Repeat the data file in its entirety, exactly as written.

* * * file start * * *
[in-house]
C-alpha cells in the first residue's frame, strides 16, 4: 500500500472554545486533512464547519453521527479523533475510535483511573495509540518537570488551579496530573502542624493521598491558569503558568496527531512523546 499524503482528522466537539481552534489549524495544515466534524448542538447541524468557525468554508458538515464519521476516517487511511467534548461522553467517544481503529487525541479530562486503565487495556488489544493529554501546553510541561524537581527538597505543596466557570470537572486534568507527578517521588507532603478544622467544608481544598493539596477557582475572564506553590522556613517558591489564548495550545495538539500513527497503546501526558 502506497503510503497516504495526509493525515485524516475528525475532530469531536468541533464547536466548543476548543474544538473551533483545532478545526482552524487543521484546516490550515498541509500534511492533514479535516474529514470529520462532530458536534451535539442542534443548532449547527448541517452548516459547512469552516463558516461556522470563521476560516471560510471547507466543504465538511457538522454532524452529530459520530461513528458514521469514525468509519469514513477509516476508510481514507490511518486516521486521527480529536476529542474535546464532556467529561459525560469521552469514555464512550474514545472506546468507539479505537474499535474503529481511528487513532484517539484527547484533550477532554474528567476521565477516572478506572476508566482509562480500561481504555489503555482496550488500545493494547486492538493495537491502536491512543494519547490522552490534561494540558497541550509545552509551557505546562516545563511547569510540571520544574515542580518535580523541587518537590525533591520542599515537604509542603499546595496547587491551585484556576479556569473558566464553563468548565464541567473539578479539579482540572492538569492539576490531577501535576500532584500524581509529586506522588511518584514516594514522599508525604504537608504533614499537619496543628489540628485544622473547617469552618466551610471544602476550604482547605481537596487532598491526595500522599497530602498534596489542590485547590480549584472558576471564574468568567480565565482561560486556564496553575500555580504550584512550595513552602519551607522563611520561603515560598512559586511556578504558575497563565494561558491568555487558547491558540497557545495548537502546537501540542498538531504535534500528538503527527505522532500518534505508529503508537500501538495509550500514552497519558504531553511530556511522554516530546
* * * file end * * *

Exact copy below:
[in-house]
C-alpha cells in the first residue's frame, strides 16, 4: 500500500472554545486533512464547519453521527479523533475510535483511573495509540518537570488551579496530573502542624493521598491558569503558568496527531512523546 499524503482528522466537539481552534489549524495544515466534524448542538447541524468557525468554508458538515464519521476516517487511511467534548461522553467517544481503529487525541479530562486503565487495556488489544493529554501546553510541561524537581527538597505543596466557570470537572486534568507527578517521588507532603478544622467544608481544598493539596477557582475572564506553590522556613517558591489564548495550545495538539500513527497503546501526558 502506497503510503497516504495526509493525515485524516475528525475532530469531536468541533464547536466548543476548543474544538473551533483545532478545526482552524487543521484546516490550515498541509500534511492533514479535516474529514470529520462532530458536534451535539442542534443548532449547527448541517452548516459547512469552516463558516461556522470563521476560516471560510471547507466543504465538511457538522454532524452529530459520530461513528458514521469514525468509519469514513477509516476508510481514507490511518486516521486521527480529536476529542474535546464532556467529561459525560469521552469514555464512550474514545472506546468507539479505537474499535474503529481511528487513532484517539484527547484533550477532554474528567476521565477516572478506572476508566482509562480500561481504555489503555482496550488500545493494547486492538493495537491502536491512543494519547490522552490534561494540558497541550509545552509551557505546562516545563511547569510540571520544574515542580518535580523541587518537590525533591520542599515537604509542603499546595496547587491551585484556576479556569473558566464553563468548565464541567473539578479539579482540572492538569492539576490531577501535576500532584500524581509529586506522588511518584514516594514522599508525604504537608504533614499537619496543628489540628485544622473547617469552618466551610471544602476550604482547605481537596487532598491526595500522599497530602498534596489542590485547590480549584472558576471564574468568567480565565482561560486556564496553575500555580504550584512550595513552602519551607522563611520561603515560598512559586511556578504558575497563565494561558491568555487558547491558540497557545495548537502546537501540542498538531504535534500528538503527527505522532500518534505508529503508537500501538495509550500514552497519558504531553511530556511522554516530546